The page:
Under the amended law, information about those suspected of tax evasion can be sent to another country without prior notification to the account holder, provided the country to which the information will be sent can prove that giving such advance notice would hinder the investigation.Of course, US depositors should not hit the panic button yet. I have not studied the legislation and just respond to Ms. Jeker's description of the legislation. I suspect that the Swiss will give a reticent interpretation of its authority -- meaning that it will require a significant, if not very strong, proof that notice would hinder the investigation. Seemingly, this type of authority would not fit with group requests of the type that will constitute most of the requests, at least by the U.S. And, it would require, seemingly, the identify of the individual, the nature of the investigation, and a persuasive statement of why disclosure might hinder the investigation. So, I doubt that, even when there are individual requests, the requesting country -- thinking particularly of the U.S. -- will automatically claim disclosure would hinder an investigation. But that remains to be seen.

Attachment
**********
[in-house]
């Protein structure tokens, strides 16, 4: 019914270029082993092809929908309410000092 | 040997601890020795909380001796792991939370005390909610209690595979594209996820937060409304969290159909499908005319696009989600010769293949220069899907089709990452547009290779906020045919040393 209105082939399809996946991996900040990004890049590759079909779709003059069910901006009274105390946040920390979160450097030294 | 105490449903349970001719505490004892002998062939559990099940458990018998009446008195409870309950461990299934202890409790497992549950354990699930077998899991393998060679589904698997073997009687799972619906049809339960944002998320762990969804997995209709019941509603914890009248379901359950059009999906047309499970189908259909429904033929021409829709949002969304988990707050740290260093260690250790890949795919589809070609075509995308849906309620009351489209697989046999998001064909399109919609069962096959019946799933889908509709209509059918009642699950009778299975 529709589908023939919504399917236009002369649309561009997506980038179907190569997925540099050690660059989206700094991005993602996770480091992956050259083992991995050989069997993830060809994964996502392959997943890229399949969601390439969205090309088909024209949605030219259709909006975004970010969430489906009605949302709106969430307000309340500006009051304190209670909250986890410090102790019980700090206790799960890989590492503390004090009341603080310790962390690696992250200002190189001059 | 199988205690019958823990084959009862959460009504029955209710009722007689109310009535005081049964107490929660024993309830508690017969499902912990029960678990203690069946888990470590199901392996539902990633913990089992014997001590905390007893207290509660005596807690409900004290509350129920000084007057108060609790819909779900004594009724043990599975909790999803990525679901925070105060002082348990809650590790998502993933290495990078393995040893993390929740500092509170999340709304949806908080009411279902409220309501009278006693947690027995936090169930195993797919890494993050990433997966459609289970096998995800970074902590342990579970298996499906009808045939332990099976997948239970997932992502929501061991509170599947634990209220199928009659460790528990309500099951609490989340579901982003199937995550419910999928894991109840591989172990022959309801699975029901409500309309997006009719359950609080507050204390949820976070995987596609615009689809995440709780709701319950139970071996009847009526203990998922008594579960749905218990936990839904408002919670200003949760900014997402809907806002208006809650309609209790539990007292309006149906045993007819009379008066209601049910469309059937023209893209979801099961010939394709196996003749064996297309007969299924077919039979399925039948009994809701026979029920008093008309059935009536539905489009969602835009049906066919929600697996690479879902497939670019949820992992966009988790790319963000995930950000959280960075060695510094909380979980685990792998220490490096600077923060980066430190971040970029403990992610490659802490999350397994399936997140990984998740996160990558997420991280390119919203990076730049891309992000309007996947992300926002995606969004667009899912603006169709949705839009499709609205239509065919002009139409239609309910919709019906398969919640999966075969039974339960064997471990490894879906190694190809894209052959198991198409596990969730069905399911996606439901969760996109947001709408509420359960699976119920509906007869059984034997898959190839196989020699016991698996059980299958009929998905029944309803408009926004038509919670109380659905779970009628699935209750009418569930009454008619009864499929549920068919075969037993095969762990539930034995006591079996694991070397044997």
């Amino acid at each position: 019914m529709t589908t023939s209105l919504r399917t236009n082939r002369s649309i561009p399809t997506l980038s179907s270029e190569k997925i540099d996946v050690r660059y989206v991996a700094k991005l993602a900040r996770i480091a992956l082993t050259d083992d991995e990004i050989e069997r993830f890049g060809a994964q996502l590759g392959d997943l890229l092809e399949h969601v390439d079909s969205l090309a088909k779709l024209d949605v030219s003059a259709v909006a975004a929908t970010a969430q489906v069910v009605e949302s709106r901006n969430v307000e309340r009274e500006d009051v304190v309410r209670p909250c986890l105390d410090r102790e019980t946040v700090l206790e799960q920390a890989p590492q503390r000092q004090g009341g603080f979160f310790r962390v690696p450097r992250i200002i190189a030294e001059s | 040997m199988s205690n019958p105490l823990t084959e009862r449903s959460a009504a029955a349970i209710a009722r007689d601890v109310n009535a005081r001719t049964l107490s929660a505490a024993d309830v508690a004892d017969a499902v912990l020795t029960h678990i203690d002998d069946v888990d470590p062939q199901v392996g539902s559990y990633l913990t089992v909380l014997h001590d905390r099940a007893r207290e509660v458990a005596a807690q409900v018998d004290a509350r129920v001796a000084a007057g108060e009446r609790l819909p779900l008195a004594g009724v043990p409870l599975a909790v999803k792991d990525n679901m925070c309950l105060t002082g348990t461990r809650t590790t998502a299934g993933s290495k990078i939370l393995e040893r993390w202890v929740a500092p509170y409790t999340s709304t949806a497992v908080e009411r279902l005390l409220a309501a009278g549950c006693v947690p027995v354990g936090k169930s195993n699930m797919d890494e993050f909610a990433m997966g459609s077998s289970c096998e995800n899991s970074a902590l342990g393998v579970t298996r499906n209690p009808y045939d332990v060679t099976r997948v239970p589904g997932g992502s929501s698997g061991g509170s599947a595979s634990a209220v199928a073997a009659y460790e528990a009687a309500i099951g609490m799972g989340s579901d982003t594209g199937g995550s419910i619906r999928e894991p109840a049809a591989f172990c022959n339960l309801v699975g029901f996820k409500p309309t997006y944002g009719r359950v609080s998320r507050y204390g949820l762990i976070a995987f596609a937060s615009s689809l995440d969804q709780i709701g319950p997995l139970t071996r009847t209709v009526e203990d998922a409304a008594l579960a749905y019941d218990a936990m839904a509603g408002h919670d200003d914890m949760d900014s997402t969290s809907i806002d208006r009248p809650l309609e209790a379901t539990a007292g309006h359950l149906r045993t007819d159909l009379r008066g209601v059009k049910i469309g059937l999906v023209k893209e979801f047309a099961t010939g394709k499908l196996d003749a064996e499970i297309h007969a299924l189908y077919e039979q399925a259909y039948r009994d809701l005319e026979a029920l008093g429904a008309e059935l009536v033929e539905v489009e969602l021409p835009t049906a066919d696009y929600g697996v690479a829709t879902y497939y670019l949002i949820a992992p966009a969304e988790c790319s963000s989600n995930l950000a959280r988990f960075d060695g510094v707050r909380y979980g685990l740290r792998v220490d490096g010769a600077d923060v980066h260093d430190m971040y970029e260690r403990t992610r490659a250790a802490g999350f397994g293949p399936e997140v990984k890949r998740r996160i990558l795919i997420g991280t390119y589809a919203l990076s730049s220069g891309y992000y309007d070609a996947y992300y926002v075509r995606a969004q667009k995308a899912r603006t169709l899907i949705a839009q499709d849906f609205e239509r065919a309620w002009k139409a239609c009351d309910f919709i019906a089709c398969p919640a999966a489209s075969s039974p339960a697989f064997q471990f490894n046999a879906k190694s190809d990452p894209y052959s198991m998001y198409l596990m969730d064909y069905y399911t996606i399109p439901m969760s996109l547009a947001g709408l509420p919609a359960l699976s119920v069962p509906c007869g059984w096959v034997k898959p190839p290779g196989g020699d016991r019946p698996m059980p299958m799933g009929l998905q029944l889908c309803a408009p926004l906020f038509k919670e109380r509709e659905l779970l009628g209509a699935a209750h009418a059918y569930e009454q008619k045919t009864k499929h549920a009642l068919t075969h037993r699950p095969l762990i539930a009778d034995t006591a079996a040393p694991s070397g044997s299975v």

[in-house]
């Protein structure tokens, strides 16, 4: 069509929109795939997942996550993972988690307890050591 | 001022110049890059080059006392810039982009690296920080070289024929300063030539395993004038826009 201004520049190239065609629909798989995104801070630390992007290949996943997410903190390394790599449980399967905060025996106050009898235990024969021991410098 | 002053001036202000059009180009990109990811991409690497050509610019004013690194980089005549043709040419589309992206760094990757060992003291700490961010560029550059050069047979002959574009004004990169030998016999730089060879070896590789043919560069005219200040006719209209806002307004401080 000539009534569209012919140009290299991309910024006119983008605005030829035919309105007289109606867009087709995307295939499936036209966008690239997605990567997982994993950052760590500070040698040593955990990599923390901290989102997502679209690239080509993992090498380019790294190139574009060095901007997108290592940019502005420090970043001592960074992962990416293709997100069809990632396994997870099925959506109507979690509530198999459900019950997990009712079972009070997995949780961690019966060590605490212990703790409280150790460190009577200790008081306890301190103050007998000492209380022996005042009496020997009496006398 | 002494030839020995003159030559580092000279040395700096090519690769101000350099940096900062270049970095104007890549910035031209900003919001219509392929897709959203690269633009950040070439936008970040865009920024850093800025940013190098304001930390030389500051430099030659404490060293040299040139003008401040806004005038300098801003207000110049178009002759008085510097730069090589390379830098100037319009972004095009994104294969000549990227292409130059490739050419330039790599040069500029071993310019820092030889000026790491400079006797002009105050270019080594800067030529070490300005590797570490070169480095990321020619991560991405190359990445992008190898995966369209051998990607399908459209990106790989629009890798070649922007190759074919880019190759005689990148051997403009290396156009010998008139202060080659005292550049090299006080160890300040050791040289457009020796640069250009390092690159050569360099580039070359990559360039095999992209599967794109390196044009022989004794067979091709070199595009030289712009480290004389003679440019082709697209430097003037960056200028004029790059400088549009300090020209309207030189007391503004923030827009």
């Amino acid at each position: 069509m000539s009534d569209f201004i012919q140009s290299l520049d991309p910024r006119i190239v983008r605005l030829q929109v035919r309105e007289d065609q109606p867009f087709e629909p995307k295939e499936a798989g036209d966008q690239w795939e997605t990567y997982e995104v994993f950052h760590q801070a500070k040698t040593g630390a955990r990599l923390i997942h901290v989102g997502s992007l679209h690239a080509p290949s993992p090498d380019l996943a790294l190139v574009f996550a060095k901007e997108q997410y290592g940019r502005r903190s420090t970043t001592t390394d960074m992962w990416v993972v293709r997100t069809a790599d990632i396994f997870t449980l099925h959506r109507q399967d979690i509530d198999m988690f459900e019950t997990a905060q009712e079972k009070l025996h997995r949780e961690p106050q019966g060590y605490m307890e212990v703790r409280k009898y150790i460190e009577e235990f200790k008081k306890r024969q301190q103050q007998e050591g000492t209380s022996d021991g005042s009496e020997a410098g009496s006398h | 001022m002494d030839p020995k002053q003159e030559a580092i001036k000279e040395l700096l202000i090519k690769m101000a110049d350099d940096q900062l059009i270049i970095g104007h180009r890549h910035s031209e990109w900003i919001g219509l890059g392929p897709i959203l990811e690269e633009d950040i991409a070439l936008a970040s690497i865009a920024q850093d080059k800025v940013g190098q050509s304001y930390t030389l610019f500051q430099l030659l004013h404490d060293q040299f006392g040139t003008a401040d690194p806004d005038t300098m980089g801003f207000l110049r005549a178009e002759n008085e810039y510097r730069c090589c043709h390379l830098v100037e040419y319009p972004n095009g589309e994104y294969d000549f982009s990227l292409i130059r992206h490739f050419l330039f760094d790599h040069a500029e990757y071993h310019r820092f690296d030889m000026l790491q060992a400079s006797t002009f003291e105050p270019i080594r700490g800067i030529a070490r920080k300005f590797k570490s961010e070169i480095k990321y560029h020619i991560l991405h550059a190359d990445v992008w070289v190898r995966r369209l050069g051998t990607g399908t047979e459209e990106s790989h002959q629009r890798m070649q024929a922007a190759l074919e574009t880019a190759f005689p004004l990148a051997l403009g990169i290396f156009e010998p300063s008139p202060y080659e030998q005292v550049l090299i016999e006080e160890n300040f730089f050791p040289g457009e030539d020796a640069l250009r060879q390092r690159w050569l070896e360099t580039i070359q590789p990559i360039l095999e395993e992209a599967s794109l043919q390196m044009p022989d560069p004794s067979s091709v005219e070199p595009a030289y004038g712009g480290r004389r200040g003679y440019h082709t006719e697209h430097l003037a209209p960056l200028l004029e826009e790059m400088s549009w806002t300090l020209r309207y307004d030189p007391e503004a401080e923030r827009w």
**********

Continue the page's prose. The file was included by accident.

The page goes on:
The article discusses also the procedure, if a foreign depositor is notified, to invoke to block disclosure and the requirement of 18 USC 3506 that U.S. depositors notify the US Attorney General of a proceeding to block disclosure. Of course, generally, filing a proceeding to block the disclosure is not a meaningful exercise in most cases -- both because of the requirement to notify the Attorney General and the probability that, although some have been successful in the past, I doubt that many, if any, will in the future. But, notice can permit the U.S. depositor to take other remedial measures, such as most prominently OVDP.